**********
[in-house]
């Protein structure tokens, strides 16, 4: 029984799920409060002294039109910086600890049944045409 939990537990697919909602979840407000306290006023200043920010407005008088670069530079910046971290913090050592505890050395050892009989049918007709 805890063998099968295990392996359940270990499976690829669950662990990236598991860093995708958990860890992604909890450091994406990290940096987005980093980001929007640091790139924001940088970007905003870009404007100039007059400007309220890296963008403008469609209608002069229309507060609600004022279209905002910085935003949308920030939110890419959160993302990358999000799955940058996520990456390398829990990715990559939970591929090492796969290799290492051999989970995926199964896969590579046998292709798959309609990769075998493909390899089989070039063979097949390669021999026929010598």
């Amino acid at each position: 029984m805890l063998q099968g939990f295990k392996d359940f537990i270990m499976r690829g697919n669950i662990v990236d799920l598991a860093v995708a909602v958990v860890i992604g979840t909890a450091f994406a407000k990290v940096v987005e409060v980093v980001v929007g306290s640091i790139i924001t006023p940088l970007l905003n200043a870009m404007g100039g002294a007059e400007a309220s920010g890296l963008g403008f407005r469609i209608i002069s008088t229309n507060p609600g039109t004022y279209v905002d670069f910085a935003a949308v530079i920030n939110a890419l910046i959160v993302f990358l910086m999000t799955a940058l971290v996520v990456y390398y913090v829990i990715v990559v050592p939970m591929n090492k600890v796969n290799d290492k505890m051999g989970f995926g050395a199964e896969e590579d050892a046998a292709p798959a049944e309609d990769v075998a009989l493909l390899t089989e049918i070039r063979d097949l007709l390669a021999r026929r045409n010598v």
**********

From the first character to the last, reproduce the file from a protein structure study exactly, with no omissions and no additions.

[in-house]
């Protein structure tokens, strides 16, 4: 029984799920409060002294039109910086600890049944045409 939990537990697919909602979840407000306290006023200043920010407005008088670069530079910046971290913090050592505890050395050892009989049918007709 805890063998099968295990392996359940270990499976690829669950662990990236598991860093995708958990860890992604909890450091994406990290940096987005980093980001929007640091790139924001940088970007905003870009404007100039007059400007309220890296963008403008469609209608002069229309507060609600004022279209905002910085935003949308920030939110890419959160993302990358999000799955940058996520990456390398829990990715990559939970591929090492796969290799290492051999989970995926199964896969590579046998292709798959309609990769075998493909390899089989070039063979097949390669021999026929010598």
């Amino acid at each position: 029984m805890l063998q099968g939990f295990k392996d359940f537990i270990m499976r690829g697919n669950i662990v990236d799920l598991a860093v995708a909602v958990v860890i992604g979840t909890a450091f994406a407000k990290v940096v987005e409060v980093v980001v929007g306290s640091i790139i924001t006023p940088l970007l905003n200043a870009m404007g100039g002294a007059e400007a309220s920010g890296l963008g403008f407005r469609i209608i002069s008088t229309n507060p609600g039109t004022y279209v905002d670069f910085a935003a949308v530079i920030n939110a890419l910046i959160v993302f990358l910086m999000t799955a940058l971290v996520v990456y390398y913090v829990i990715v990559v050592p939970m591929n090492k600890v796969n290799d290492k505890m051999g989970f995926g050395a199964e896969e590579d050892a046998a292709p798959a049944e309609d990769v075998a009989l493909l390899t089989e049918i070039r063979d097949l007709l390669a021999r026929r045409n010598v």